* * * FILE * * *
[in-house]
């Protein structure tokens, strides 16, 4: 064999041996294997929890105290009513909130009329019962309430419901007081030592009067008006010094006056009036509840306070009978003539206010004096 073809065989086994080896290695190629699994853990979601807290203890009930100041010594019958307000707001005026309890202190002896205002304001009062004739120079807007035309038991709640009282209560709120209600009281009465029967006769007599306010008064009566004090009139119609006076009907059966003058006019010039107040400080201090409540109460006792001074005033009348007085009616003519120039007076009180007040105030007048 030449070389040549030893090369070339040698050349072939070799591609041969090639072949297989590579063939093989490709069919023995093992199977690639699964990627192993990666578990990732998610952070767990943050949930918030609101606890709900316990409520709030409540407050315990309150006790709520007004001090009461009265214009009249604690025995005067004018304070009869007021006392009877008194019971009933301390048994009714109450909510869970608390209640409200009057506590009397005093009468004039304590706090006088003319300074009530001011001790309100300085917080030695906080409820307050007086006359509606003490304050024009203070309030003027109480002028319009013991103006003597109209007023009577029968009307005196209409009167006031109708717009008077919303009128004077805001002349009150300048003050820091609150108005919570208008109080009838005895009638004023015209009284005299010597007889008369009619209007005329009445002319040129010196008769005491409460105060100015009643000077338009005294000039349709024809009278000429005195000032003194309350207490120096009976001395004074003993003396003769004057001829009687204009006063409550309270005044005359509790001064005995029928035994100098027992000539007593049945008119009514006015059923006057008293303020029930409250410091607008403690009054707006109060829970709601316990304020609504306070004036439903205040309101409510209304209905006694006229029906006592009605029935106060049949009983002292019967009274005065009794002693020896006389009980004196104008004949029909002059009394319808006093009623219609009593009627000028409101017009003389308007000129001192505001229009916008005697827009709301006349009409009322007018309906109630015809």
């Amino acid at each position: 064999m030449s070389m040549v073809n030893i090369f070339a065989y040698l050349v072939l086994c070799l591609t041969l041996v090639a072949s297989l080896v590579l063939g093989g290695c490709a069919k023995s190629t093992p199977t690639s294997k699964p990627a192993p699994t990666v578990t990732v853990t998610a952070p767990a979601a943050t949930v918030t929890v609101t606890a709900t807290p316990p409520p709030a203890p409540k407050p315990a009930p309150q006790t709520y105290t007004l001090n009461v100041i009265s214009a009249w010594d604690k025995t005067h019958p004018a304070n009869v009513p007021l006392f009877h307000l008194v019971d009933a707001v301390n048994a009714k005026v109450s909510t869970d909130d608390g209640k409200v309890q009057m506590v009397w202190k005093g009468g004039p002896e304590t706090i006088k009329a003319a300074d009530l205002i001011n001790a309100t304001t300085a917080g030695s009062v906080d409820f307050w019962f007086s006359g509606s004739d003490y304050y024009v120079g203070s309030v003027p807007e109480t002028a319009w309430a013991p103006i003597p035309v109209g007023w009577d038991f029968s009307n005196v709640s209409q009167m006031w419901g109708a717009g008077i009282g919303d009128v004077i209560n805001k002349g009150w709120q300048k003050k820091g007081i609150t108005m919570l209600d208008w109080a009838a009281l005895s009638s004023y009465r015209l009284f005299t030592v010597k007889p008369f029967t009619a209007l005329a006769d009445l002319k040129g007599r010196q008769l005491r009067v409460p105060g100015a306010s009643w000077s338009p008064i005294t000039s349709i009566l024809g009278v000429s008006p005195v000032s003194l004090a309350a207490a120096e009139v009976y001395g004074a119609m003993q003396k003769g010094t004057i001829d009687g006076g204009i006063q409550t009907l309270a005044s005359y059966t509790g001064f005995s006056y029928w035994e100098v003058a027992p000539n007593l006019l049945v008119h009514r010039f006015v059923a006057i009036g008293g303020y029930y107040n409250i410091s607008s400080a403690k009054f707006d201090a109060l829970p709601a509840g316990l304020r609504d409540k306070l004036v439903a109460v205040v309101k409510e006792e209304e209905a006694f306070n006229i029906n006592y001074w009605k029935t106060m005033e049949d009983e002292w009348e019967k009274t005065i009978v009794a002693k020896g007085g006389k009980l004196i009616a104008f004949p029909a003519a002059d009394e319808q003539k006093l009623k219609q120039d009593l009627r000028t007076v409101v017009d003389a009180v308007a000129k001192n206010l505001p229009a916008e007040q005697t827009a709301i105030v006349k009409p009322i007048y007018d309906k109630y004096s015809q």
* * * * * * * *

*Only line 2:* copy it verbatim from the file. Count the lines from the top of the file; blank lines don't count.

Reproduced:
């Protein structure tokens, strides 16, 4: 064999041996294997929890105290009513909130009329019962309430419901007081030592009067008006010094006056009036509840306070009978003539206010004096 073809065989086994080896290695190629699994853990979601807290203890009930100041010594019958307000707001005026309890202190002896205002304001009062004739120079807007035309038991709640009282209560709120209600009281009465029967006769007599306010008064009566004090009139119609006076009907059966003058006019010039107040400080201090409540109460006792001074005033009348007085009616003519120039007076009180007040105030007048 030449070389040549030893090369070339040698050349072939070799591609041969090639072949297989590579063939093989490709069919023995093992199977690639699964990627192993990666578990990732998610952070767990943050949930918030609101606890709900316990409520709030409540407050315990309150006790709520007004001090009461009265214009009249604690025995005067004018304070009869007021006392009877008194019971009933301390048994009714109450909510869970608390209640409200009057506590009397005093009468004039304590706090006088003319300074009530001011001790309100300085917080030695906080409820307050007086006359509606003490304050024009203070309030003027109480002028319009013991103006003597109209007023009577029968009307005196209409009167006031109708717009008077919303009128004077805001002349009150300048003050820091609150108005919570208008109080009838005895009638004023015209009284005299010597007889008369009619209007005329009445002319040129010196008769005491409460105060100015009643000077338009005294000039349709024809009278000429005195000032003194309350207490120096009976001395004074003993003396003769004057001829009687204009006063409550309270005044005359509790001064005995029928035994100098027992000539007593049945008119009514006015059923006057008293303020029930409250410091607008403690009054707006109060829970709601316990304020609504306070004036439903205040309101409510209304209905006694006229029906006592009605029935106060049949009983002292019967009274005065009794002693020896006389009980004196104008004949029909002059009394319808006093009623219609009593009627000028409101017009003389308007000129001192505001229009916008005697827009709301006349009409009322007018309906109630015809």